At the midpoint of the season, Penn State’s football team is idle, resting up for the second half.
It’s been an up and down first half for the Nittany Lions (4-2, 1-2 Big Ten) who will come off their second bye week with a two-game losing streak. They’ll continue conference play against Ohio State after the Buckeyes demolished Rutgers 56-17.
Penn State’s defense has largely carried play for Penn State while the offense has been inconsistent and ineffective at times. The Nittany Lions still have an outside chance at playing for the Big Ten championship but they’ll have to make a big turnaround against East Division leader Ohio State to do so.
A regular season finale against Michigan State (6-1, 3-0) also looms but so does a critical contest with fellow East Division hopeful Maryland (5-2, 2-1). Right now, no game is a “gimme” for the Nittany Lions looking to rebound.
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Nearly all of Penn State’s offensive struggles begin and end here. Up front, the Nittany Lions haven’t made much progress and the offensive line still appears to be out of sync. Guards Brian Gaia and Brendan Mahon, center Angelo Mangiro and right tackle Andrew Nelson continue to struggle in their first years as starters. Left tackle Donovan Smith has been slowed by nagging ailments and hasn’t played great either. An inability to run the football has dogged this group all season as evidenced by their conference-worst 93 rushing yards per game. And that average was heavily aided by a 228-yard performance against lowly Massachusetts. What is more concerning is Penn State’s inability to protect quarterback Christian Hackenberg. He’s been sacked 20 times in just six games. Communication and coordination have been problems with this group as they’ve run into each other and even blocked each other out of plays at times this season. Grade: D-
Hackenberg’s play has undoubtedly been hampered by the shaky blocking in front of him. It wouldn’t be out of the realm of possibility to think the hits he’s taking every game are starting to add up. Hackenberg’s mechanics haven’t been the best the last three games and he’s completed 55 percent of his throws in that time. The strong-armed sophomore has thrown just five touchdowns at the midpoint where he had 11 last season. Hackenberg has made a few big throws this season and is plenty capable of lifting Penn State’s offense to new heights if protected. But he hasn’t been and his tendency to hold onto the ball in order to try throws down the field has caused him to take even more hits. Checkdowns — like running backs out of the backfield — have been open but Hackenberg has kept his eyes downfield. Hackenberg’s interception total of seven is just three shy of his 12-game total from last season. D.J. Crook played a few serviceable series against UMass. Grade: C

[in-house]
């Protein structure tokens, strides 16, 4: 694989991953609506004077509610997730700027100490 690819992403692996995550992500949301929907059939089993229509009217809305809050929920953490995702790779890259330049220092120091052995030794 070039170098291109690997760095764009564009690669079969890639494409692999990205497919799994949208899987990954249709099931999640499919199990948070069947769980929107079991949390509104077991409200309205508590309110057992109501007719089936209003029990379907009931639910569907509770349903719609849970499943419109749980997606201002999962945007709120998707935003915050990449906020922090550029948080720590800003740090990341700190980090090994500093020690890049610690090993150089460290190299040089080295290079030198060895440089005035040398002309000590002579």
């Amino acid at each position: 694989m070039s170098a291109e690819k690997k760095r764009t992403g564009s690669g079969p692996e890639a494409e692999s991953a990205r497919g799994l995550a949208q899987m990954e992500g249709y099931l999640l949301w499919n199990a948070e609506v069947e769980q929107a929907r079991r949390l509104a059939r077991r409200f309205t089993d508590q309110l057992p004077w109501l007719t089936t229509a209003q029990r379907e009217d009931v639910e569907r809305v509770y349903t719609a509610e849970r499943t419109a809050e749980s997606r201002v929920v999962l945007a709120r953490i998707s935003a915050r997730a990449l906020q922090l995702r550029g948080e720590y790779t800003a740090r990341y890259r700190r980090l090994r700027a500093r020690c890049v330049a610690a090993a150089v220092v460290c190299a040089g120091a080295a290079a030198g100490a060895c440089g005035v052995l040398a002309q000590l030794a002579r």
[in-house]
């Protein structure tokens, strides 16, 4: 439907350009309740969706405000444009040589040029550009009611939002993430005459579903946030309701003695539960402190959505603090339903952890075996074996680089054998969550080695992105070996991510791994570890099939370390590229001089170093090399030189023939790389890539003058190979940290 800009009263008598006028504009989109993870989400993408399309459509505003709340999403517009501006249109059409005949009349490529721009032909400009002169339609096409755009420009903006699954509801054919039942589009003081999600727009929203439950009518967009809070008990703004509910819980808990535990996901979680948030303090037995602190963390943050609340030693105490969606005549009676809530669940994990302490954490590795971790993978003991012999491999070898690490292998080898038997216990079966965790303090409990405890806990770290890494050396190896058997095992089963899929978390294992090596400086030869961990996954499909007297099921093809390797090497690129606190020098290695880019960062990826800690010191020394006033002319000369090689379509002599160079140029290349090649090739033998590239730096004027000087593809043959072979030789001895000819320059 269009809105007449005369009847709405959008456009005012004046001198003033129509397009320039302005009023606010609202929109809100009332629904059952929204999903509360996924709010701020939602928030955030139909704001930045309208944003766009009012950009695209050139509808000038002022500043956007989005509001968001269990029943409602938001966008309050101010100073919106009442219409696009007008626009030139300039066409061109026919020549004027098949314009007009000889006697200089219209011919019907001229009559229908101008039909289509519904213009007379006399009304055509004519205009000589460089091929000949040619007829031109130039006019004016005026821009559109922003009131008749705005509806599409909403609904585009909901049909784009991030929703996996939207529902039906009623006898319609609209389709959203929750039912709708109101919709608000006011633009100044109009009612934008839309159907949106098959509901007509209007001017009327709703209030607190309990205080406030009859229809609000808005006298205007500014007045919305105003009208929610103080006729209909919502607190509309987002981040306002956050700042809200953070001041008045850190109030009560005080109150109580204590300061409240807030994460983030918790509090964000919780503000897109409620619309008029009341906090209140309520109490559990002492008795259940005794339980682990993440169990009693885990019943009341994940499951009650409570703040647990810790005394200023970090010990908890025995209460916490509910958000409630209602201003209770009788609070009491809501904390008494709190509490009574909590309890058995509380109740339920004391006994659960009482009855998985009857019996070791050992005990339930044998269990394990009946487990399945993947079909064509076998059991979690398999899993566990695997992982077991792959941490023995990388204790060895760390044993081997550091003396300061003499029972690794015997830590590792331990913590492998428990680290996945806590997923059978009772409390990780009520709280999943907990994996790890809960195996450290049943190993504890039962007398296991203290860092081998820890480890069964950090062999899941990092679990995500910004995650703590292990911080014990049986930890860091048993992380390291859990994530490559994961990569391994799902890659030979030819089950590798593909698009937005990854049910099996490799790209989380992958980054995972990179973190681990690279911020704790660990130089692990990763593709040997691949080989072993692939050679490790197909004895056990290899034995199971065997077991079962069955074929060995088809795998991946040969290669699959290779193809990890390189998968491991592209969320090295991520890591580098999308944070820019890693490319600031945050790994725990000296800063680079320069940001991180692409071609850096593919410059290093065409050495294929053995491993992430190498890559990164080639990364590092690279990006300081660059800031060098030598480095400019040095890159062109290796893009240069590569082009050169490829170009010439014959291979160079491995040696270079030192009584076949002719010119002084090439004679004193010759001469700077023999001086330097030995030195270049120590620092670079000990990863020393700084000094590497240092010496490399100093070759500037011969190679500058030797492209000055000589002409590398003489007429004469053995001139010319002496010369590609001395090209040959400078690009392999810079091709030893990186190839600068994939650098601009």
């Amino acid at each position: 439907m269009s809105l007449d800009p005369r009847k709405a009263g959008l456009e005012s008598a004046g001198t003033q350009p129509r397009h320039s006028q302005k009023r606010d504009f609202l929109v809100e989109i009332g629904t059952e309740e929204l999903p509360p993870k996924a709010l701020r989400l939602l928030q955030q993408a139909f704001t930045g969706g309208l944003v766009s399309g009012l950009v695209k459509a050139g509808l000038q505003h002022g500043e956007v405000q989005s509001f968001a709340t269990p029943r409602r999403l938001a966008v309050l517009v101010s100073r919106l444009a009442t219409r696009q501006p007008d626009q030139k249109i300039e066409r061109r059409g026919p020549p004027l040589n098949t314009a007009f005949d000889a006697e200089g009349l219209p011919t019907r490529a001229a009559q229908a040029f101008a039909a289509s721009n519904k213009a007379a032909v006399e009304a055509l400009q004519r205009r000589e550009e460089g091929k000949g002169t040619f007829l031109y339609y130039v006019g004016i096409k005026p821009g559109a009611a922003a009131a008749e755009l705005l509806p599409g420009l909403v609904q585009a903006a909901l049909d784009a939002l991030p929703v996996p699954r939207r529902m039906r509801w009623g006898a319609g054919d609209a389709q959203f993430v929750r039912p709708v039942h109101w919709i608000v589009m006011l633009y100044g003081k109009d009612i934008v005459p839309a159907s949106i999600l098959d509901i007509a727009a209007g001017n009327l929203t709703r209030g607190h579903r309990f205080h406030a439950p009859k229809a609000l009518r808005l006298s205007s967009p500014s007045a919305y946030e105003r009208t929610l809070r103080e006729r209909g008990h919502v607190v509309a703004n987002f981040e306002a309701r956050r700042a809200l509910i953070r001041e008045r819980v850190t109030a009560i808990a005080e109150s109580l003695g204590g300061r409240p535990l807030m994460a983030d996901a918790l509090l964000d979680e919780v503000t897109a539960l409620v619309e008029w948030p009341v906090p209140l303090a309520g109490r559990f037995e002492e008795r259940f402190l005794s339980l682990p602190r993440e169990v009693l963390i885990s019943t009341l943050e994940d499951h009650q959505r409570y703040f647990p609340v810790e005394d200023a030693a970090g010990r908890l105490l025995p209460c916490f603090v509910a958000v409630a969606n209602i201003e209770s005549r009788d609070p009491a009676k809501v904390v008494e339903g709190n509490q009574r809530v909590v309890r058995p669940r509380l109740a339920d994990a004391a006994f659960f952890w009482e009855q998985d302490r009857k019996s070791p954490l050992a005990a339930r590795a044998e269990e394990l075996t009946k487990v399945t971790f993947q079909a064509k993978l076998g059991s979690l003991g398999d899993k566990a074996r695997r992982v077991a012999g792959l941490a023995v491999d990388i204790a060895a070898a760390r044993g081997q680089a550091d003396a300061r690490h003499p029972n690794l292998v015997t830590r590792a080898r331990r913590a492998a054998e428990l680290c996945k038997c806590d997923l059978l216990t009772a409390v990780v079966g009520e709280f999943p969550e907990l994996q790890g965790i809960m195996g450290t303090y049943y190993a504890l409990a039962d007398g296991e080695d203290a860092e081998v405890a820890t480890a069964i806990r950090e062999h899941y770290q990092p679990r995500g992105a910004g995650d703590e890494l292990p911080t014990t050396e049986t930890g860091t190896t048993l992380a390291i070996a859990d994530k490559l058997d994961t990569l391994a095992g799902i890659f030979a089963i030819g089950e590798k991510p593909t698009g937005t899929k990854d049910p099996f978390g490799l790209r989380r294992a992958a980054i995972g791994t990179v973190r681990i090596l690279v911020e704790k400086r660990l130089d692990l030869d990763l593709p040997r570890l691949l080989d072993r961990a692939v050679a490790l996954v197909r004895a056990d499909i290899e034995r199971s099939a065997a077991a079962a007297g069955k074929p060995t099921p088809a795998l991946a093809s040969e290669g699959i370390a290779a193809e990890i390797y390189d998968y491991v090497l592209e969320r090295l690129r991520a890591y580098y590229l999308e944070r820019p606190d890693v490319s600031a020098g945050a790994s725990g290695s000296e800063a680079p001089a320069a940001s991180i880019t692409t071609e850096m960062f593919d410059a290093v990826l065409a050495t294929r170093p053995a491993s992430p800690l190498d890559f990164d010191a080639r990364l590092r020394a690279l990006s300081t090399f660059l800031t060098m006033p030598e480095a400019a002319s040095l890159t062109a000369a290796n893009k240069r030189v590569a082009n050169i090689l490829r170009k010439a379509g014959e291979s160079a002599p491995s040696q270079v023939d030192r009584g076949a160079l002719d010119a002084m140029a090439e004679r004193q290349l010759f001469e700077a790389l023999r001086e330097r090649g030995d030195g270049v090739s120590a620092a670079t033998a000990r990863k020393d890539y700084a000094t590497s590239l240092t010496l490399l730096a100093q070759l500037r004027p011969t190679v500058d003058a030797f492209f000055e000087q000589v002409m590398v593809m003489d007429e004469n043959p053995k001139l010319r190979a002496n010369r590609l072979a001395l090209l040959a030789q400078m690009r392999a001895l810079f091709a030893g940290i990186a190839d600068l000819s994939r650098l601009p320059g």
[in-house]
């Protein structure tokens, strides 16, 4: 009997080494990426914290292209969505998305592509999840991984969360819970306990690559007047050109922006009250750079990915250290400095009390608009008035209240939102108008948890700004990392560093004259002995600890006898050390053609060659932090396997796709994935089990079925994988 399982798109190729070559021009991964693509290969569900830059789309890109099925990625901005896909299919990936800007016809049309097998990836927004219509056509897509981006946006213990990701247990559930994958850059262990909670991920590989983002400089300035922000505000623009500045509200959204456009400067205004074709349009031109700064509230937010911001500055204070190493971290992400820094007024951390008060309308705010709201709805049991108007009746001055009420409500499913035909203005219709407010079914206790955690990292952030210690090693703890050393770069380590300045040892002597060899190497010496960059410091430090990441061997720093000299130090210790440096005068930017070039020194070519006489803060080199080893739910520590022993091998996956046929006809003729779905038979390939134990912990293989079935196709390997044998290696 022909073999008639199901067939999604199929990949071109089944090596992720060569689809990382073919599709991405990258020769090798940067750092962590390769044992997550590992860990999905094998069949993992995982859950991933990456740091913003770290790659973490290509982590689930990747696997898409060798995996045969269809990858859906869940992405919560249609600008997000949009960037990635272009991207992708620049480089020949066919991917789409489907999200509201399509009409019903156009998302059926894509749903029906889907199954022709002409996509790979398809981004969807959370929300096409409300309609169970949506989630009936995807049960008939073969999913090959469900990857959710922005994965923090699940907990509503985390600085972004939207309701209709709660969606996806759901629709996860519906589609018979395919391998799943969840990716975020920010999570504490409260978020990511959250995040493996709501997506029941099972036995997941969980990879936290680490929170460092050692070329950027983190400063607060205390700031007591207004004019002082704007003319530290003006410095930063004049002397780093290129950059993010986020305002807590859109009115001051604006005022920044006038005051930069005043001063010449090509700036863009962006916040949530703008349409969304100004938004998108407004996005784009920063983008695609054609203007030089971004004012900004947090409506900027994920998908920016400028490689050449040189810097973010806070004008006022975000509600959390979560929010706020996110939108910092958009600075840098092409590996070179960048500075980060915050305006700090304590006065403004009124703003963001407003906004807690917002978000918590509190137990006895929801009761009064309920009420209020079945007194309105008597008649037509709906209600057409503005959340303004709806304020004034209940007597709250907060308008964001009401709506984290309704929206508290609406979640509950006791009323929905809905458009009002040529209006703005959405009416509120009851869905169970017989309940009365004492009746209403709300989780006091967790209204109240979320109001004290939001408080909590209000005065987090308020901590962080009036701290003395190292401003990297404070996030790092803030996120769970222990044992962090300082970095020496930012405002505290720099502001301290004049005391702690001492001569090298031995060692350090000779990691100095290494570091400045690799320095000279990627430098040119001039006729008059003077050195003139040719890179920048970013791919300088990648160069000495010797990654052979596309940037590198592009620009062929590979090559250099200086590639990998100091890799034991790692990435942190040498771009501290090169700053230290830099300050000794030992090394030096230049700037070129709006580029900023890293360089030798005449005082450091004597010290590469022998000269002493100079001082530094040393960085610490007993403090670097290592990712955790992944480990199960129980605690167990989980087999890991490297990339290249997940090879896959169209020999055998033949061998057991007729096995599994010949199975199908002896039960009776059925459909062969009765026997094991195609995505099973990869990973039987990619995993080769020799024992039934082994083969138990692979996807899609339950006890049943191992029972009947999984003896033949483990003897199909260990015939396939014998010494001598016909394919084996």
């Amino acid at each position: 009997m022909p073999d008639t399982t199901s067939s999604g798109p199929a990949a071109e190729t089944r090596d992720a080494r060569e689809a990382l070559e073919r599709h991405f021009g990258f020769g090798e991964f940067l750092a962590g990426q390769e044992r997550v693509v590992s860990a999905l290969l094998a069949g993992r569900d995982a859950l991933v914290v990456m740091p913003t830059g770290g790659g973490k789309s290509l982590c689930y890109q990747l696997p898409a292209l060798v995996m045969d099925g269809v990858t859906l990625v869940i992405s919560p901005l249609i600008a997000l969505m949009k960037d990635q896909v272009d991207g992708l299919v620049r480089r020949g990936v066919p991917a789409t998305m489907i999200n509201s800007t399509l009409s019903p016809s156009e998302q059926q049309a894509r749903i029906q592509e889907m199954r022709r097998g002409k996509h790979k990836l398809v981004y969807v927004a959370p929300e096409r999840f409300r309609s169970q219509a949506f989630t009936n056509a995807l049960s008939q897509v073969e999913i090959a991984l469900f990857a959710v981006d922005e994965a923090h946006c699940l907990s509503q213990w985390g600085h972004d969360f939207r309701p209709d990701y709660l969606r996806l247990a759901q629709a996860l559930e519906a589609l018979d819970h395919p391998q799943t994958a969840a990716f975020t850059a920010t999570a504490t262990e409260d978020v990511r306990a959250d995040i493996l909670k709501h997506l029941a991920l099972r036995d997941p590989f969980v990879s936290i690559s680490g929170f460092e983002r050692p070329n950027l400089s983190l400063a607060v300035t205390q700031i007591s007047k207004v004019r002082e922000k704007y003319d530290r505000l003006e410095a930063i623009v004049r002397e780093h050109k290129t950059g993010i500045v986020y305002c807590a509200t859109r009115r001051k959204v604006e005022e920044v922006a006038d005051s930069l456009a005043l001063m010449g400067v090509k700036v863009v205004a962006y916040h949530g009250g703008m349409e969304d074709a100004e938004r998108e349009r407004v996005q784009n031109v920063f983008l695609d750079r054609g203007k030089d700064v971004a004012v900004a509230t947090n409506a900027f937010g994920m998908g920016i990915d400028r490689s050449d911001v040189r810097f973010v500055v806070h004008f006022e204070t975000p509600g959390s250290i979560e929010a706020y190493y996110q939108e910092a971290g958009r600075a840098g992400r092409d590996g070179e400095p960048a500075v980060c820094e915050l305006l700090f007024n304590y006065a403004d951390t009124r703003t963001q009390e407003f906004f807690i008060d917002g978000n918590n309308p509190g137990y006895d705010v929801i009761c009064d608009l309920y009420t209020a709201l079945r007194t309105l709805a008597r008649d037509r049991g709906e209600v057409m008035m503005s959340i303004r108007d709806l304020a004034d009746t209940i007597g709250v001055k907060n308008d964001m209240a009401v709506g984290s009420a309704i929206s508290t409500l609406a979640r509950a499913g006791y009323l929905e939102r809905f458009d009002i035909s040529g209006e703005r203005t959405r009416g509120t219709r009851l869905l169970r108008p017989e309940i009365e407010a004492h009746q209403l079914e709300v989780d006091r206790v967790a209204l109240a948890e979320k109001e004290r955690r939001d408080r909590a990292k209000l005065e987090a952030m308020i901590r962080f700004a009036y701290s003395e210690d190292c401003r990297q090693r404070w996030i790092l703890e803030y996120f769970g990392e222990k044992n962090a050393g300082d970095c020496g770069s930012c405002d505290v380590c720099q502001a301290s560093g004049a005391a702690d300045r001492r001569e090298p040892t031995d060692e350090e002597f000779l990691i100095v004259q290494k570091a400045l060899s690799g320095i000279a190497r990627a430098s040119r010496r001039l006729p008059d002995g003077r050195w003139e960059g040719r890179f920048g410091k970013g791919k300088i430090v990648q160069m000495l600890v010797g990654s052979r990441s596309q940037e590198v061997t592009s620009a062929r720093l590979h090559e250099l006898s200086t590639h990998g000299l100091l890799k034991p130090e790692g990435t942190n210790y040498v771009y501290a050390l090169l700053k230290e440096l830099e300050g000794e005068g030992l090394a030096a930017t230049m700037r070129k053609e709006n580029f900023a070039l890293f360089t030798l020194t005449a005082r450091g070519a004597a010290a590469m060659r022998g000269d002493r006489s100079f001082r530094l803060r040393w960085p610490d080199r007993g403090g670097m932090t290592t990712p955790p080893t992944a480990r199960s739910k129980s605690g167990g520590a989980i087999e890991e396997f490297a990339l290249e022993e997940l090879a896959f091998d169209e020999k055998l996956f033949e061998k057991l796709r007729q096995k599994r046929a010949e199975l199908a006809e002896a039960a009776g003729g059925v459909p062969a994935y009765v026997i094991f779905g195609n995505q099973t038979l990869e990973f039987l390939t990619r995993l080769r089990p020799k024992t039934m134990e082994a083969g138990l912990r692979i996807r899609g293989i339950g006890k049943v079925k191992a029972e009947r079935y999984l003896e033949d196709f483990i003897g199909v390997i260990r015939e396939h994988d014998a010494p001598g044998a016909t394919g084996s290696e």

Halfway through the season no Penn State back has reached 100 yards rushing in a game. It’s a major concern especially considering the depth and skill Penn State has at the position. Bill Belton has been Penn State’s most-used back and has continued to excel in pass protection. He leads Penn State with 258 yards on 63 carries. Belton and Zach Zwinak both have three touchdowns. Zwinak hasn’t been able to get anything going behind a sluggish offensive line. He’s had a few vintage Zwinak carries this season where he’s carried defenders along with him but he hasn’t gotten as many opportunities as Belton and hasn’t been able to shake first contact for most of the season. Akeel Lynch may actually be the best option for Penn State right now as his North-South quickness has been on display for most of his 23 carries. His size allows him to move piles, too. Belton has been a weapon out of the backfield and he’s been open plenty. Penn State needs to get him the ball in the passing game. Grade: C